SuperSonics Fans Root Against OKC, Make A Trip To Miami For NBA Finals

If you live outside of Florida’s state boundaries you would be hard pressed to find fans rooting against The Oklahoma City Thunder. They are America’s darling at the moment.

OKC is young and humble, basically the antithesis of what everyone perceives Miami to be.

The Heat has one city that sympathizes with their polarizing team though. It’s the city that the Thunder left a few years ago.

Some would call Seattle natives haters. I don’t. The city of Houston was there in 2002. A year after The Tennessee Titans left Houston they found themselves in the Superbowl.

I’ve never rooted against a team more than I rooted against the Titans. That should have been the Oilers making that run. It should have been Houston coming a yard short against the St. Louis Rams. So for me, it was a perfect ending. It was good to see the Tennessee fans taste failure. It would have hurt to much to see them succeed.

Houston fans were never as creative as Seattle faithful.

Colin Baxter and Jason Reid are still passionate SuperSonics fans. They dropped 3500 to take a pilgrimage to Miami to root for the Heat as zombie Sonic fans.

They have the hair and make-up of zombies and the jersey of a Seattle SuperSonics.

“We’ve actually had this idea for a couple of years. We always said if the Thunder ever make the NBA Finals, we were going to go and we were going to do it and we were going to go big,” Reid told espnplaybook.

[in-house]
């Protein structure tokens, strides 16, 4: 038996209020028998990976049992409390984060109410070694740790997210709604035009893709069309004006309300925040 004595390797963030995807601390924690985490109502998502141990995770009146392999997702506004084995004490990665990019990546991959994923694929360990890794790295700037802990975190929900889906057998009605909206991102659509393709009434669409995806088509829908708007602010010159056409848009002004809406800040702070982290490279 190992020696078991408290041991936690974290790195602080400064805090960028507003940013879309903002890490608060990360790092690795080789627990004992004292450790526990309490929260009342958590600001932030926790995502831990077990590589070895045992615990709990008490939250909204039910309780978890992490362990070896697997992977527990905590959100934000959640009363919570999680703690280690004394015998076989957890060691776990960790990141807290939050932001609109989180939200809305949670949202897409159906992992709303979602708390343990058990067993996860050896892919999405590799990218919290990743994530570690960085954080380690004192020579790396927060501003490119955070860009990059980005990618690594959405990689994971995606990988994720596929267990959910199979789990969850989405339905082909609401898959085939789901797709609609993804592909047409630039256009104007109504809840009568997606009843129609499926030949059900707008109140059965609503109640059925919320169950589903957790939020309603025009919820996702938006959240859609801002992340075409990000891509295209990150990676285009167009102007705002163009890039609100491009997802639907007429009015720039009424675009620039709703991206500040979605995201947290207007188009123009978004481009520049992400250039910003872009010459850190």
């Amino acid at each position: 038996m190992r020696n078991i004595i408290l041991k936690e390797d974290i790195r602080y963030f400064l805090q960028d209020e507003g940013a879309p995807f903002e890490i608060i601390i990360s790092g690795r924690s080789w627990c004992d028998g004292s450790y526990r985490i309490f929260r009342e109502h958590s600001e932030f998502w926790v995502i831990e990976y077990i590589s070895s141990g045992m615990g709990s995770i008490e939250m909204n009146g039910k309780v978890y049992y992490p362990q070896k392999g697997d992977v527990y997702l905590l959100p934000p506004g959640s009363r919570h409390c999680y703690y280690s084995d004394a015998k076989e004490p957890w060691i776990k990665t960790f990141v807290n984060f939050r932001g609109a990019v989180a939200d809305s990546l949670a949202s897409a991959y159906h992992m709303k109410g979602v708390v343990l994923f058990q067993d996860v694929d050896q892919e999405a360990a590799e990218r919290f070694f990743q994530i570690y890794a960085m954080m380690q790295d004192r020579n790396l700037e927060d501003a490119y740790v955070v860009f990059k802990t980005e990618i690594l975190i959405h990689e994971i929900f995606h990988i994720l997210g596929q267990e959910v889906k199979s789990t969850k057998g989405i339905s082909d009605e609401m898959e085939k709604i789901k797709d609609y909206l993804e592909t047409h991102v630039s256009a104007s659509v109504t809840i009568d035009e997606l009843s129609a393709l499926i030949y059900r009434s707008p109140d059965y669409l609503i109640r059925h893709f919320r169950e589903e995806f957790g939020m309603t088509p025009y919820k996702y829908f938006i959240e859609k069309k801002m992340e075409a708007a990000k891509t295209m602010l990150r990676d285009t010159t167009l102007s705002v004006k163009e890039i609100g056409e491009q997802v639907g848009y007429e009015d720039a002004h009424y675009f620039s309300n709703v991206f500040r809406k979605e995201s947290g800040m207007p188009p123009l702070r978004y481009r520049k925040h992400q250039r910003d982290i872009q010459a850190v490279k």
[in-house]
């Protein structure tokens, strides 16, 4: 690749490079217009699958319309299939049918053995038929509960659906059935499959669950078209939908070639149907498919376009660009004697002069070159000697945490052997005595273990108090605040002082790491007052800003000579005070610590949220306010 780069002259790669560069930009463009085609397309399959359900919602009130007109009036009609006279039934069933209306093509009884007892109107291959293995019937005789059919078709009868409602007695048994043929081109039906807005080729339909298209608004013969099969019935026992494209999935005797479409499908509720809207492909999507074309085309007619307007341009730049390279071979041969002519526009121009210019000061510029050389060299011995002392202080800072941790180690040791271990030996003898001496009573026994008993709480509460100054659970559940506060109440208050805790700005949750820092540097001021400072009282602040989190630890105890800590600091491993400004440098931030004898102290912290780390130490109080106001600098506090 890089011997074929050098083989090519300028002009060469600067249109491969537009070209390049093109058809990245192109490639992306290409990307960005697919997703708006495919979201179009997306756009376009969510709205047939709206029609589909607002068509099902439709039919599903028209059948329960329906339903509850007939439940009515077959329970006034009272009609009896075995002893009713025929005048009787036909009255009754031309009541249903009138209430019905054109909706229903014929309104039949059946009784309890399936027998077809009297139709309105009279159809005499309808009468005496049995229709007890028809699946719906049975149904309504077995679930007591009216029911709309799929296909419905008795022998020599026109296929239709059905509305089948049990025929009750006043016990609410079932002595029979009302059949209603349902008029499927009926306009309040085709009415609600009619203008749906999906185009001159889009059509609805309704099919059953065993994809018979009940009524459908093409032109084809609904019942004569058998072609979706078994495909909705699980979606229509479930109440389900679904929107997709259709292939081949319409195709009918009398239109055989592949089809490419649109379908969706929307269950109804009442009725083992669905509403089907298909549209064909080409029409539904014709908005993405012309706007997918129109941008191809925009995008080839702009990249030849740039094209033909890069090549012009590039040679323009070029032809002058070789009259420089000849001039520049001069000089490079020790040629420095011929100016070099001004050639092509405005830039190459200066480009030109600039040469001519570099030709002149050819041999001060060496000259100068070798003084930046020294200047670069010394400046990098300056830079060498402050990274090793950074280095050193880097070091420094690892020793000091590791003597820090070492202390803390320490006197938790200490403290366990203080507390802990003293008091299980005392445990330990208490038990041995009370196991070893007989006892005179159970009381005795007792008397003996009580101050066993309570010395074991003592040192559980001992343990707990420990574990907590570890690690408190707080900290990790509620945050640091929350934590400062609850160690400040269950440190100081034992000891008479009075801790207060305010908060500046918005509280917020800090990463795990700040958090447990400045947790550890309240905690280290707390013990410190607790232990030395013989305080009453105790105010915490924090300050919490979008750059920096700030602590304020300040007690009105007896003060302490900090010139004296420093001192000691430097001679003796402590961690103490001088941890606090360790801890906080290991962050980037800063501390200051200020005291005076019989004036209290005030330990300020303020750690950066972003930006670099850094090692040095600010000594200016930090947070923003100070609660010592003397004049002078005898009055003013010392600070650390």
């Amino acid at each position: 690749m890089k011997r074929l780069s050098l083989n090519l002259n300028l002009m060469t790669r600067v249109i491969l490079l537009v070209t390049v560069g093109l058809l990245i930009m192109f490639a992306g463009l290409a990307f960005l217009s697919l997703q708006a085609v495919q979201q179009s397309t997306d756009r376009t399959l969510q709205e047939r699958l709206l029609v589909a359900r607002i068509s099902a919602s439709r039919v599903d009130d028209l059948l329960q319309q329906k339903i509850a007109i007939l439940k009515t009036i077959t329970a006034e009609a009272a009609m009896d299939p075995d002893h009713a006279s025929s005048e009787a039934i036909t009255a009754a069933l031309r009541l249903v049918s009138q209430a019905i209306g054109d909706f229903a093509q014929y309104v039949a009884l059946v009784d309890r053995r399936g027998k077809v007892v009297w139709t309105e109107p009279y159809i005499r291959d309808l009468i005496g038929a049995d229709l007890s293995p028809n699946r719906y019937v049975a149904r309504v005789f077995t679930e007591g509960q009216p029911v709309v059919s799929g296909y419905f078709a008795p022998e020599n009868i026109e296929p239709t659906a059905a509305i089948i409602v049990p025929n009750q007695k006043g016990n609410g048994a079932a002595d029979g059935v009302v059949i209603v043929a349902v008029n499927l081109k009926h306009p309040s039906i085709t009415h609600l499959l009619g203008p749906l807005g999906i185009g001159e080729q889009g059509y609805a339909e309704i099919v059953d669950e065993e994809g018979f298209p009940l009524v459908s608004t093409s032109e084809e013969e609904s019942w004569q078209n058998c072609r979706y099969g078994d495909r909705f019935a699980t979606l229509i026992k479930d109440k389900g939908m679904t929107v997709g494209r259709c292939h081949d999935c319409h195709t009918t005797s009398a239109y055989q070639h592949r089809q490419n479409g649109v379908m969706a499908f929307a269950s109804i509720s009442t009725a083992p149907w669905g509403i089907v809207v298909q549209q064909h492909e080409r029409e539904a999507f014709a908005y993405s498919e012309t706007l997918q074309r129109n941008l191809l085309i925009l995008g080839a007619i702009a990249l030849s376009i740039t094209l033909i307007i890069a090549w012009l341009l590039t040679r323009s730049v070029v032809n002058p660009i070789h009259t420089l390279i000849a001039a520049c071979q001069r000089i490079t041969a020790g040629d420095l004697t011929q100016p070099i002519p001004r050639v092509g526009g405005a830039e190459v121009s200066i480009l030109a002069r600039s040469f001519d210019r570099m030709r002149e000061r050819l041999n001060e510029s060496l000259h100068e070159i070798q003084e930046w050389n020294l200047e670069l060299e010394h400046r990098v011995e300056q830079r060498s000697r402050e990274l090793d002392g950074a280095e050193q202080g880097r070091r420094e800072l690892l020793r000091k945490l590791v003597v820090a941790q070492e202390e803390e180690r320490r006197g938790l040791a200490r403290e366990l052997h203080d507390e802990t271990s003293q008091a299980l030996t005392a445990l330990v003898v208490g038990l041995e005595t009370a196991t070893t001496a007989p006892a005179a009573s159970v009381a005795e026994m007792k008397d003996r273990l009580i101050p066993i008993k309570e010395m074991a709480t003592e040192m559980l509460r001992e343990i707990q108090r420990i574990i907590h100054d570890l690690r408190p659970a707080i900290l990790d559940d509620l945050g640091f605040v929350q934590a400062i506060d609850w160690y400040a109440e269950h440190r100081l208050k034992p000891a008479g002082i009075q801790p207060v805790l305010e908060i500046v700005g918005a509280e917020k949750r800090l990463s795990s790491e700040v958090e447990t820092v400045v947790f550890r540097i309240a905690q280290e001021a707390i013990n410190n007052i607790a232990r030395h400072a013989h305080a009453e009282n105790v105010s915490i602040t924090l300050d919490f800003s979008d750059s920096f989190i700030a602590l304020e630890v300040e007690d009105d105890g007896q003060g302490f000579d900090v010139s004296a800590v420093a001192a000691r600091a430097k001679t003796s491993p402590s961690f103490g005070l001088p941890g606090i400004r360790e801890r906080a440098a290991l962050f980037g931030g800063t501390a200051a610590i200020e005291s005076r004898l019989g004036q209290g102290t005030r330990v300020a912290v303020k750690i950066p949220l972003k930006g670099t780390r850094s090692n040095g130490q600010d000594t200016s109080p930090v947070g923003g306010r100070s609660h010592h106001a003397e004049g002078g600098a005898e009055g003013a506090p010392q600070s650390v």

“We felt like we needed to make a stand against what happened in Seattle, prove that we have the best basketball fans in the world and help the Heat win a championship.”

I’m sure Cleveland Cavalier fans feel the same way about the Thunder; they have plenty of pent up anger still against LeBron.

Baxter said the trip wasn’t planned out of malice.

“It’s not about the dollars and cents. It’s about fan passion. This is a once-and-a-lifetime opportunity, he said.

“This would have been our team, and we would have done it no matter what. This isn’t out of spite or bitterness. We would have been here supporting our team if they still played in Seattle. However, things got a little weird. We don’t really know the appropriate way to act. They don’t have a fan playbook. There isn’t a rule for what to do when your team gets stolen. And we do feel like it was stolen.”

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